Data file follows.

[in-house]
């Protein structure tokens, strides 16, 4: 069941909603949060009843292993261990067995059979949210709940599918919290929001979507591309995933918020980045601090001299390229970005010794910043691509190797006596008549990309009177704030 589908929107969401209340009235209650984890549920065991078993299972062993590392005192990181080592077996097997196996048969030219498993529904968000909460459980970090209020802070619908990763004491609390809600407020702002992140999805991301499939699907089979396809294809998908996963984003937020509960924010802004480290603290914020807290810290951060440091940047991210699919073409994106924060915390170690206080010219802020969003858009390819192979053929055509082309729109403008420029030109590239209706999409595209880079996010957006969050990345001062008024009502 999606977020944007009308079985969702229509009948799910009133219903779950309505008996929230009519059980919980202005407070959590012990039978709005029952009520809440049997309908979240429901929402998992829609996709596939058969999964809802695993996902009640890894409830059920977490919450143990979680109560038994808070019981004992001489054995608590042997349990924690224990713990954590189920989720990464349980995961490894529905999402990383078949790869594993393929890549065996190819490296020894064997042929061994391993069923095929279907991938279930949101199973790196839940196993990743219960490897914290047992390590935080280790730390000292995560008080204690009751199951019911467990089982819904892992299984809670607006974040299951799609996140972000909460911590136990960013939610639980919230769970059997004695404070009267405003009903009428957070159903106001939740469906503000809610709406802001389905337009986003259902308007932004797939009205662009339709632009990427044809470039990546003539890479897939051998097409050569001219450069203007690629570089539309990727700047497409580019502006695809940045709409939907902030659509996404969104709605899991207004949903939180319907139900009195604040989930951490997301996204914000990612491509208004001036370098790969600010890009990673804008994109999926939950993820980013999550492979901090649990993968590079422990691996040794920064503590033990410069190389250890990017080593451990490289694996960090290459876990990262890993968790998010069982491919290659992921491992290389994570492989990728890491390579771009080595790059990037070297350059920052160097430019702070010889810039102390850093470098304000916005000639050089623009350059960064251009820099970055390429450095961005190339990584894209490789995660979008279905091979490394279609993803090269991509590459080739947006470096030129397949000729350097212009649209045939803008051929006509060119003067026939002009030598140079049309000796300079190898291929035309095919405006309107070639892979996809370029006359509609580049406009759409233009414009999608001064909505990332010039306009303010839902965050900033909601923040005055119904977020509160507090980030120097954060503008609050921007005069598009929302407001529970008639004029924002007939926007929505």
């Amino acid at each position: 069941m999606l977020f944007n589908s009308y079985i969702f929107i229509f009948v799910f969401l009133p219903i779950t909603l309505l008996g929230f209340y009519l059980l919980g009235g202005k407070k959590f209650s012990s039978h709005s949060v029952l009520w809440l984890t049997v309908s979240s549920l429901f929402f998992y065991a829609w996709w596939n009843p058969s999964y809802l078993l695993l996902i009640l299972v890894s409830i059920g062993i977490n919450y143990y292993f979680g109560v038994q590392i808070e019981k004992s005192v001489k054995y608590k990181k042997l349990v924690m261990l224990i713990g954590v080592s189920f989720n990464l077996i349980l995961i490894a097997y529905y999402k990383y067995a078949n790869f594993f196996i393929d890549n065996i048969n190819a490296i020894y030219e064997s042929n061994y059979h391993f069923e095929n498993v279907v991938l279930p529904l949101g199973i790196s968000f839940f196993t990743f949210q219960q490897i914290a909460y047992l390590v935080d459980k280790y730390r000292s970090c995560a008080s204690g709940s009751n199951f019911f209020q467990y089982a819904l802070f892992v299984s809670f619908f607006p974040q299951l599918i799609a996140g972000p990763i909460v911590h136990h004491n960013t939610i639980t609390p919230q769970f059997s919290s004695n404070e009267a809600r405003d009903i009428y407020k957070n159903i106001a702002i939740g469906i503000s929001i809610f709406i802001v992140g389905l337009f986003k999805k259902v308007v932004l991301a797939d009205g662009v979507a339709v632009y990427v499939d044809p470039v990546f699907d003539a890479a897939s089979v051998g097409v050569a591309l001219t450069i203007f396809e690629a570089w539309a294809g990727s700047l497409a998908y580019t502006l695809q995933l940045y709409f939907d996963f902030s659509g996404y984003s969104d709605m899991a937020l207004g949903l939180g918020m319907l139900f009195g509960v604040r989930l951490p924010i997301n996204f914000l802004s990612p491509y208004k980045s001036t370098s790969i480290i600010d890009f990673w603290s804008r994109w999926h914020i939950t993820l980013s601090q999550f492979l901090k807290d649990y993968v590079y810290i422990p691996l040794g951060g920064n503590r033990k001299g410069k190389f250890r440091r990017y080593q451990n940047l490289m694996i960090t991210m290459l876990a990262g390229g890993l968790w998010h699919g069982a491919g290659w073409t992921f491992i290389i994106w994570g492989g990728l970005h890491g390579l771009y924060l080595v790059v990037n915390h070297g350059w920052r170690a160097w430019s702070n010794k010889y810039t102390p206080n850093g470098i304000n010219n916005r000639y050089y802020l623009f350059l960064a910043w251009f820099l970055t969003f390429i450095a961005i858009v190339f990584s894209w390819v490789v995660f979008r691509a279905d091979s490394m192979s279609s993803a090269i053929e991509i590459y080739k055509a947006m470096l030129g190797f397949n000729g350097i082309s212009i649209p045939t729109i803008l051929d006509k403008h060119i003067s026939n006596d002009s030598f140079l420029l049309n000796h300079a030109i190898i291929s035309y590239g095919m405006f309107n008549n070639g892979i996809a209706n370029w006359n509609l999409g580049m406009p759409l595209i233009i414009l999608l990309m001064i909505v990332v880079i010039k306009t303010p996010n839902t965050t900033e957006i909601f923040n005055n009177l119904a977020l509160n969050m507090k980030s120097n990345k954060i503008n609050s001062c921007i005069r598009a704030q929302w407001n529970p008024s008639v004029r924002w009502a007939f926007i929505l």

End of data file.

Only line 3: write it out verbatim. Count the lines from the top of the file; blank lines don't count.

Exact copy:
């Amino acid at each position: 069941m999606l977020f944007n589908s009308y079985i969702f929107i229509f009948v799910f969401l009133p219903i779950t909603l309505l008996g929230f209340y009519l059980l919980g009235g202005k407070k959590f209650s012990s039978h709005s949060v029952l009520w809440l984890t049997v309908s979240s549920l429901f929402f998992y065991a829609w996709w596939n009843p058969s999964y809802l078993l695993l996902i009640l299972v890894s409830i059920g062993i977490n919450y143990y292993f979680g109560v038994q590392i808070e019981k004992s005192v001489k054995y608590k990181k042997l349990v924690m261990l224990i713990g954590v080592s189920f989720n990464l077996i349980l995961i490894a097997y529905y999402k990383y067995a078949n790869f594993f196996i393929d890549n065996i048969n190819a490296i020894y030219e064997s042929n061994y059979h391993f069923e095929n498993v279907v991938l279930p529904l949101g199973i790196s968000f839940f196993t990743f949210q219960q490897i914290a909460y047992l390590v935080d459980k280790y730390r000292s970090c995560a008080s204690g709940s009751n199951f019911f209020q467990y089982a819904l802070f892992v299984s809670f619908f607006p974040q299951l599918i799609a996140g972000p990763i909460v911590h136990h004491n960013t939610i639980t609390p919230q769970f059997s919290s004695n404070e009267a809600r405003d009903i009428y407020k957070n159903i106001a702002i939740g469906i503000s929001i809610f709406i802001v992140g389905l337009f986003k999805k259902v308007v932004l991301a797939d009205g662009v979507a339709v632009y990427v499939d044809p470039v990546f699907d003539a890479a897939s089979v051998g097409v050569a591309l001219t450069i203007f396809e690629a570089w539309a294809g990727s700047l497409a998908y580019t502006l695809q995933l940045y709409f939907d996963f902030s659509g996404y984003s969104d709605m899991a937020l207004g949903l939180g918020m319907l139900f009195g509960v604040r989930l951490p924010i997301n996204f914000l802004s990612p491509y208004k980045s001036t370098s790969i480290i600010d890009f990673w603290s804008r994109w999926h914020i939950t993820l980013s601090q999550f492979l901090k807290d649990y993968v590079y810290i422990p691996l040794g951060g920064n503590r033990k001299g410069k190389f250890r440091r990017y080593q451990n940047l490289m694996i960090t991210m290459l876990a990262g390229g890993l968790w998010h699919g069982a491919g290659w073409t992921f491992i290389i994106w994570g492989g990728l970005h890491g390579l771009y924060l080595v790059v990037n915390h070297g350059w920052r170690a160097w430019s702070n010794k010889y810039t102390p206080n850093g470098i304000n010219n916005r000639y050089y802020l623009f350059l960064a910043w251009f820099l970055t969003f390429i450095a961005i858009v190339f990584s894209w390819v490789v995660f979008r691509a279905d091979s490394m192979s279609s993803a090269i053929e991509i590459y080739k055509a947006m470096l030129g190797f397949n000729g350097i082309s212009i649209p045939t729109i803008l051929d006509k403008h060119i003067s026939n006596d002009s030598f140079l420029l049309n000796h300079a030109i190898i291929s035309y590239g095919m405006f309107n008549n070639g892979i996809a209706n370029w006359n509609l999409g580049m406009p759409l595209i233009i414009l999608l990309m001064i909505v990332v880079i010039k306009t303010p996010n839902t965050t900033e957006i909601f923040n005055n009177l119904a977020l509160n969050m507090k980030s120097n990345k954060i503008n609050s001062c921007i005069r598009a704030q929302w407001n529970p008024s008639v004029r924002w009502a007939f926007i929505l």